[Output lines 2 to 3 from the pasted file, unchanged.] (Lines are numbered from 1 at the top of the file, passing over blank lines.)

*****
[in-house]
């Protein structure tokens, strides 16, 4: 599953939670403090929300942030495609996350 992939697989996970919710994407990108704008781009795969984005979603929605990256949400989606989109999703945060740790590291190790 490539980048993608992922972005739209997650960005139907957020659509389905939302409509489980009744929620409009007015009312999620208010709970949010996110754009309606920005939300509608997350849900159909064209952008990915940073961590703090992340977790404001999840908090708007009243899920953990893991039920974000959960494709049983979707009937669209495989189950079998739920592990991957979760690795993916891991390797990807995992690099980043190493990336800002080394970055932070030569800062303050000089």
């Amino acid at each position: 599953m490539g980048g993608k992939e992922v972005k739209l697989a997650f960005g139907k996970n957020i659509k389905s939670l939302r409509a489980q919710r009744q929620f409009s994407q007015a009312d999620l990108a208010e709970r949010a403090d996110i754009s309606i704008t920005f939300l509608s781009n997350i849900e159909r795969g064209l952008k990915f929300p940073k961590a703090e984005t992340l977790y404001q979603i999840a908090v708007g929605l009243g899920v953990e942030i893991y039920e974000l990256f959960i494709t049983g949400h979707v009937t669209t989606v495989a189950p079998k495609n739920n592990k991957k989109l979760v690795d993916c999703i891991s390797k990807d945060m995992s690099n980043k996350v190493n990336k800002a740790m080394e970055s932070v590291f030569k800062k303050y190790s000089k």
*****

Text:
């Protein structure tokens, strides 16, 4: 599953939670403090929300942030495609996350 992939697989996970919710994407990108704008781009795969984005979603929605990256949400989606989109999703945060740790590291190790 490539980048993608992922972005739209997650960005139907957020659509389905939302409509489980009744929620409009007015009312999620208010709970949010996110754009309606920005939300509608997350849900159909064209952008990915940073961590703090992340977790404001999840908090708007009243899920953990893991039920974000959960494709049983979707009937669209495989189950079998739920592990991957979760690795993916891991390797990807995992690099980043190493990336800002080394970055932070030569800062303050000089």
């Amino acid at each position: 599953m490539g980048g993608k992939e992922v972005k739209l697989a997650f960005g139907k996970n957020i659509k389905s939670l939302r409509a489980q919710r009744q929620f409009s994407q007015a009312d999620l990108a208010e709970r949010a403090d996110i754009s309606i704008t920005f939300l509608s781009n997350i849900e159909r795969g064209l952008k990915f929300p940073k961590a703090e984005t992340l977790y404001q979603i999840a908090v708007g929605l009243g899920v953990e942030i893991y039920e974000l990256f959960i494709t049983g949400h979707v009937t669209t989606v495989a189950p079998k495609n739920n592990k991957k989109l979760v690795d993916c999703i891991s390797k990807d945060m995992s690099n980043k996350v190493n990336k800002a740790m080394e970055s932070v590291f030569k800062k303050y190790s000089k």